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Old 23rd July 2013, 07:38 AM   #11
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Quote:
Originally Posted by AndrewR View Post
Just use 18mm Baltic Birch ply. It is probably the best material out there for loudspeakers. It should be readily available, if not then buy from ebay.

Andrew
If only you knew Andrew....
Were I home in Scotland, or back in Romania, there would be no issues, unfortunately I am working in neither.
FleaBay and postal services are on another planet.
Had to hand carry in cables, terminals, speakers, micro amp, dac, etc. just to stay sane, finally cracked and brought the Alpairs. Plywood may well prove to be my next luggage....
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Old 23rd July 2013, 12:46 PM   #12
xrk971 is offline xrk971  United States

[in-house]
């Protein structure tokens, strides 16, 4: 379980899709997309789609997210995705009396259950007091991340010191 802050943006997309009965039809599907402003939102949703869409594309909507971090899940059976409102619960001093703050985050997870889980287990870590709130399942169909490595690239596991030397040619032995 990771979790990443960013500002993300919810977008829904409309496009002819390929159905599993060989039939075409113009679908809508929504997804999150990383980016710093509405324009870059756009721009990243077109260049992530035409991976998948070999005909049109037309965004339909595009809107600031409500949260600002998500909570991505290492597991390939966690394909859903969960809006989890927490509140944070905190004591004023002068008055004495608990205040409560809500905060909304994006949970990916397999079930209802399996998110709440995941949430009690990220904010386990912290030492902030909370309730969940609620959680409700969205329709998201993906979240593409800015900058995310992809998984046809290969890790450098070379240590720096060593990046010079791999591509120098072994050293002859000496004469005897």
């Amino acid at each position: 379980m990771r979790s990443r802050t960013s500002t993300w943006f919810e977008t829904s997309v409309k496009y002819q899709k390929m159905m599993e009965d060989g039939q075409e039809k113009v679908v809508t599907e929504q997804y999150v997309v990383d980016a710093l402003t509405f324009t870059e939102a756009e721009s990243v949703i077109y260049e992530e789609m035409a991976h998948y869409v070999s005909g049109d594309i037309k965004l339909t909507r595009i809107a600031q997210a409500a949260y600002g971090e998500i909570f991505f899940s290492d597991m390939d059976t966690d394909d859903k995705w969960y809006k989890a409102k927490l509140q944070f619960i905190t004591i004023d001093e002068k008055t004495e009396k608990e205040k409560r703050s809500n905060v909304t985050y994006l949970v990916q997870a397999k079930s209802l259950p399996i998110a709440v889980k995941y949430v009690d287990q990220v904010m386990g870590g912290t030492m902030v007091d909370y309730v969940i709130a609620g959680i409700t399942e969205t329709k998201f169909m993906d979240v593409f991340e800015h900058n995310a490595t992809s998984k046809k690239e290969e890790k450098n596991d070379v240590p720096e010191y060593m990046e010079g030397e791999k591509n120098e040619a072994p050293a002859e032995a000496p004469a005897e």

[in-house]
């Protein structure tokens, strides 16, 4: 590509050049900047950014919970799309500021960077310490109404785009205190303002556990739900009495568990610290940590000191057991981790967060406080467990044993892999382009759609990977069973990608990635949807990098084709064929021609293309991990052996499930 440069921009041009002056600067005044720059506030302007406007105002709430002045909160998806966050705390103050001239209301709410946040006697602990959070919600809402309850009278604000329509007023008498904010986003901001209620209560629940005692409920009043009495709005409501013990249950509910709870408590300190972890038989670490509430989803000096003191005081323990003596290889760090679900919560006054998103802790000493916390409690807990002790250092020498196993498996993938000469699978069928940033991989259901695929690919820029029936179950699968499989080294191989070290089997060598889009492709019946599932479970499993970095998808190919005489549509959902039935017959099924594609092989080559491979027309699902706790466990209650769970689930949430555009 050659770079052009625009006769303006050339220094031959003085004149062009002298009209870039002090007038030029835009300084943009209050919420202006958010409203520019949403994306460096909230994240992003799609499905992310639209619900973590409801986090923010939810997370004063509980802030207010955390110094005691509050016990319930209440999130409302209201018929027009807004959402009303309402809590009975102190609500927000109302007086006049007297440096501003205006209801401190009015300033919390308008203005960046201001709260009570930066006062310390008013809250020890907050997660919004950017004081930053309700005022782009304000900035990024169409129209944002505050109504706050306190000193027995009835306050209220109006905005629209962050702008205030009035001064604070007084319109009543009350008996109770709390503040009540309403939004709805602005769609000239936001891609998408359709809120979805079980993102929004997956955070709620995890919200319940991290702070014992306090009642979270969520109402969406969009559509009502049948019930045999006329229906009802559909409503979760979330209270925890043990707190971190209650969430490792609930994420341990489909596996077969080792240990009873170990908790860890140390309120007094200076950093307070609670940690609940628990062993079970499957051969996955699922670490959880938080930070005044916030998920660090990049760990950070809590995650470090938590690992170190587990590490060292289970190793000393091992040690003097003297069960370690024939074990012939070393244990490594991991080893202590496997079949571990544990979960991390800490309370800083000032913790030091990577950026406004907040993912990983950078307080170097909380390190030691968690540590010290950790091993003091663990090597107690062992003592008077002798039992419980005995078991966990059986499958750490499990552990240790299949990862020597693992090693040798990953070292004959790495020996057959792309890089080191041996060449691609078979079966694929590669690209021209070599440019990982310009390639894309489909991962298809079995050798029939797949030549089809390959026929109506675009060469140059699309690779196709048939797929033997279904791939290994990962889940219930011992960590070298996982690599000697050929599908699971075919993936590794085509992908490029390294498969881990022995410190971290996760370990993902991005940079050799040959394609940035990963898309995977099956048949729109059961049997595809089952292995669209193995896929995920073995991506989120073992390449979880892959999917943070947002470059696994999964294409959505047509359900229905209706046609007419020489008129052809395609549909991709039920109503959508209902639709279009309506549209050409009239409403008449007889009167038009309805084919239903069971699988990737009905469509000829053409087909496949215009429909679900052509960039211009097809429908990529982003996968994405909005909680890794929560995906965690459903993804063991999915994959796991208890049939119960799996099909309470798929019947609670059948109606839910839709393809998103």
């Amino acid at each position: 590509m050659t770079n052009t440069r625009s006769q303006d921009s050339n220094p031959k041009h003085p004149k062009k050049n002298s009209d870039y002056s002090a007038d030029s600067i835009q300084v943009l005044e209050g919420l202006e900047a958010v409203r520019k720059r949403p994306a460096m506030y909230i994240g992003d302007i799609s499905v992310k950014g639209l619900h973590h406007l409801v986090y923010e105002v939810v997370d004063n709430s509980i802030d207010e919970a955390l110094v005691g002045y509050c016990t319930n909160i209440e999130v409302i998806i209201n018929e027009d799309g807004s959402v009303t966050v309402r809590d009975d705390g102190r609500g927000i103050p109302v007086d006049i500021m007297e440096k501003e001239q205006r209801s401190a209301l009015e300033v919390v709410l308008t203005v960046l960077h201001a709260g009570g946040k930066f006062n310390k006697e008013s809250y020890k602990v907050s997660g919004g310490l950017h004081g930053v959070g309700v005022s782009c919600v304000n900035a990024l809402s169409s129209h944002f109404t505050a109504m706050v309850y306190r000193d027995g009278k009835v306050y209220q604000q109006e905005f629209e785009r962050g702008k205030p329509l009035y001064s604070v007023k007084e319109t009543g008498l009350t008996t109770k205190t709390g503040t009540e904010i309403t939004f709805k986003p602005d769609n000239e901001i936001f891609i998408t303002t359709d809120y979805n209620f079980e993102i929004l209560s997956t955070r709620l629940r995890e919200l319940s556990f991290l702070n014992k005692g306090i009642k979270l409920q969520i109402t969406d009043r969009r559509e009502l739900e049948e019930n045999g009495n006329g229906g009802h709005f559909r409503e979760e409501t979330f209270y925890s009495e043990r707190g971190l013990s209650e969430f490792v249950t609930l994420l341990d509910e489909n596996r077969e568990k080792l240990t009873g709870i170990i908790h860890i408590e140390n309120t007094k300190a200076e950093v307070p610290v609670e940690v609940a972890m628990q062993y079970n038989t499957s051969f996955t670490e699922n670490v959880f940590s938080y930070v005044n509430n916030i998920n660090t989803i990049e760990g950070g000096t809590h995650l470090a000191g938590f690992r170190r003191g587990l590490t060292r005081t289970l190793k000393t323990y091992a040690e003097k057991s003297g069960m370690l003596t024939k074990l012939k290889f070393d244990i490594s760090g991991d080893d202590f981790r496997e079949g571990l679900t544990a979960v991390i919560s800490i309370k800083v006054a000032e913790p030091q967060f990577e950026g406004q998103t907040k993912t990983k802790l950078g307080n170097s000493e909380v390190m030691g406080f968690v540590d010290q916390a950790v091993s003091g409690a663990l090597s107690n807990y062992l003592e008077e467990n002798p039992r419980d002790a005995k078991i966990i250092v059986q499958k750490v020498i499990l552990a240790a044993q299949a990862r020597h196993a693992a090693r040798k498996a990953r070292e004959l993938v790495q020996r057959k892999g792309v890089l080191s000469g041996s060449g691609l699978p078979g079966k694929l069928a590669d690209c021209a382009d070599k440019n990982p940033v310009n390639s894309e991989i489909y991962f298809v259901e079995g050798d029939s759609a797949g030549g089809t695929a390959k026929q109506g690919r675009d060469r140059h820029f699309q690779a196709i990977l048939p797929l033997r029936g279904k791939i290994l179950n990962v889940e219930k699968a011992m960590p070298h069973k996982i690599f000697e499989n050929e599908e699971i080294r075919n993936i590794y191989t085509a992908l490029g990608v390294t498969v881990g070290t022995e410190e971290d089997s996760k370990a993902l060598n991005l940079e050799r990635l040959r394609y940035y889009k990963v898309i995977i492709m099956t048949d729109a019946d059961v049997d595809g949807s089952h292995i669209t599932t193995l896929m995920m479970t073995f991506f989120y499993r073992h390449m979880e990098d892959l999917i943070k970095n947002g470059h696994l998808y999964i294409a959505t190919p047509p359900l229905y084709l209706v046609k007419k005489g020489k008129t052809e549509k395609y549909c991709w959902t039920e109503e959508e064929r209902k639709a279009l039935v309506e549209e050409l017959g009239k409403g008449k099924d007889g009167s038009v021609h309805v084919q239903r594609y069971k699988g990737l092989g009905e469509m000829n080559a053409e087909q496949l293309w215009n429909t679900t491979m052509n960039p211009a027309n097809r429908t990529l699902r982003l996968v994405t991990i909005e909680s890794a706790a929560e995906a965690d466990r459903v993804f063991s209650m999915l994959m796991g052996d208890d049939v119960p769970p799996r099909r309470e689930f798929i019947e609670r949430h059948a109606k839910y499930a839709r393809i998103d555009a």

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Boblamont,
Wow, it sounds like you are on assignment out in the sticks, literally. At least you have internet access to diyaudio What indiginious materials/building materials/junk is available where you are? If sound quality is more important than looks, as you are at a job site, maybe making something that may look dog ugly, but is cheap and sounds good may be something you can do? When is your next trip back to civilization so you can hand carry some choice construction materials?